Several ones were chosen, because we are afraid of saturation and resolution. We don't want the mic to be saturated at 100dB for example. It would be a shame because we want to detect the sound up to 130dB at least. The MAX4466 is quite classical and has an integrated op-AMP and gain can change from 25x to 125x while the MAX9814 has an automatic gain control. However "max gain" can obviously me modified. Finally the SPW2430 is the smaller one and probably the best for audio detection while the two previous ones can be used for recording/sampling - but "the output peak-to-peak voltage has a 0.67V DC bias and about 100mVpp" - so it's the more likly to clip/sature on high-level sounds. So at this point we don't have any favorites !


    First of all we wanted super tiny and basic leds but then we moved to adafruit's Neopixels. They are way much bigger than what we looked at the beginning but they are also way much cooler because you can change color and use a Bus to control them, it means less wiring and we love that !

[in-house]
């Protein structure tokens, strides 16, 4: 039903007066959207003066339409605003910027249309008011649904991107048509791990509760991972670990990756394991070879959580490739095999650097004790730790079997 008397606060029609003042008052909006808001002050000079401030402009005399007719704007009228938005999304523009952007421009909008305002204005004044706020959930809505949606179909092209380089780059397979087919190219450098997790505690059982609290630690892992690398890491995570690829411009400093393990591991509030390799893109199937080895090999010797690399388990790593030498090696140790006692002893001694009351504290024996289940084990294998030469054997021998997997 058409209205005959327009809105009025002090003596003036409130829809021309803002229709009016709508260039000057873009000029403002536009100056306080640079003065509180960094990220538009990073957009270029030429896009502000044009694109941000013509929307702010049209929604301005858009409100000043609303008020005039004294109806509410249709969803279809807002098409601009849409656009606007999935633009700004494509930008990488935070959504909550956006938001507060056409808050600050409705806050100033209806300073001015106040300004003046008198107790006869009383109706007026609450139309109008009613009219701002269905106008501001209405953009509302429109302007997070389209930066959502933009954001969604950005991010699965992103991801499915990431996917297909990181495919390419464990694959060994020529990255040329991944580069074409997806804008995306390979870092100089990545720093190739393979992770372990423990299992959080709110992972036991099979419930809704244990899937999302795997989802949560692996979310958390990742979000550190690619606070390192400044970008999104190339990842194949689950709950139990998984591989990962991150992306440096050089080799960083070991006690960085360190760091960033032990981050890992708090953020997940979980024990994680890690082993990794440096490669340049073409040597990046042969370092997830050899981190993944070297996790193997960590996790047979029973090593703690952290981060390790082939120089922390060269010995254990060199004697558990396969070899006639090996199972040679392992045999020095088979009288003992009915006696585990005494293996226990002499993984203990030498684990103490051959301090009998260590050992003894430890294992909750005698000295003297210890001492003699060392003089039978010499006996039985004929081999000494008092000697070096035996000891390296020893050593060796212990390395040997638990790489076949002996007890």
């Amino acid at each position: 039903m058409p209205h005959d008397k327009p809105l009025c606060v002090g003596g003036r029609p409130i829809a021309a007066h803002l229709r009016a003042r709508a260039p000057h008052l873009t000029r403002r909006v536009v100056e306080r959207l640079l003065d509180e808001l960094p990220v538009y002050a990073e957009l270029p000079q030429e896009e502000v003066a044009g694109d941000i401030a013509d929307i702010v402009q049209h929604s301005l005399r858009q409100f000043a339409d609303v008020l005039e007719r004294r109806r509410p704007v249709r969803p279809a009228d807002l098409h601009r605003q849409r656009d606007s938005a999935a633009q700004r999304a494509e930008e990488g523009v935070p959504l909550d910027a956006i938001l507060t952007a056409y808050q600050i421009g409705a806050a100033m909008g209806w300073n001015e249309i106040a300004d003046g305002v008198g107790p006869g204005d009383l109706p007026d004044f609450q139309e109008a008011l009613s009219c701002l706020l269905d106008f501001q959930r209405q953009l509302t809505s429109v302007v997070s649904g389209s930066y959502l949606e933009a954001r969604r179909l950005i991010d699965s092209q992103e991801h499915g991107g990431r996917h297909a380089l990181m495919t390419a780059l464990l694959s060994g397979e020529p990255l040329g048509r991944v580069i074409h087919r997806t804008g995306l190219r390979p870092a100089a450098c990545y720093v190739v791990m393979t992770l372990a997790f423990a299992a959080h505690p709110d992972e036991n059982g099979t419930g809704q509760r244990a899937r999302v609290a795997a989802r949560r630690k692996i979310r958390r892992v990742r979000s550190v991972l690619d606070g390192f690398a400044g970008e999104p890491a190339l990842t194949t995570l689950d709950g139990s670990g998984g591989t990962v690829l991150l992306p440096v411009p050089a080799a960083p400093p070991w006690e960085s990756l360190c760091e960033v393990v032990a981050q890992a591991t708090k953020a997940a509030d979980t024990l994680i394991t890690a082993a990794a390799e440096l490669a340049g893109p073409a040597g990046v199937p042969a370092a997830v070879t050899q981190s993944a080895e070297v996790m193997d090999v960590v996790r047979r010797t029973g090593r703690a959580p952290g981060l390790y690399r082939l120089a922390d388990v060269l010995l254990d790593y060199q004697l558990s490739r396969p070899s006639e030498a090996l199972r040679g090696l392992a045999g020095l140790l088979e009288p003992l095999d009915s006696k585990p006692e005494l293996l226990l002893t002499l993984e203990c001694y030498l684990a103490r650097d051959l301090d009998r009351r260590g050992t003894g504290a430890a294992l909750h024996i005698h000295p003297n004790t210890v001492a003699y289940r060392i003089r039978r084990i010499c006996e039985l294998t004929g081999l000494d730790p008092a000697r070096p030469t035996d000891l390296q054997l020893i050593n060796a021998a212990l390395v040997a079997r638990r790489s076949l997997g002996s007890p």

Feel free to take a look at our schedule, so you won't miss any updates. They'll be mostly posted every wednesday, when we are at the CRI Paris, France.


    Bertrand started working on the code, he'll use or at least fin inspiration on the following one wich was created by adafruit (them, again). It's quite close from what we're trying to do, but in a different way and with different objectives (however this is a rad tie).

    Adafruit related project :

    Here is the raw code (our's will be a lot easier)

    Read more »

  • Day 1

    dBSound Bracelet03/10/2017 at 13:16 0 comments

    We started by creating our project and tweeted our First tweet.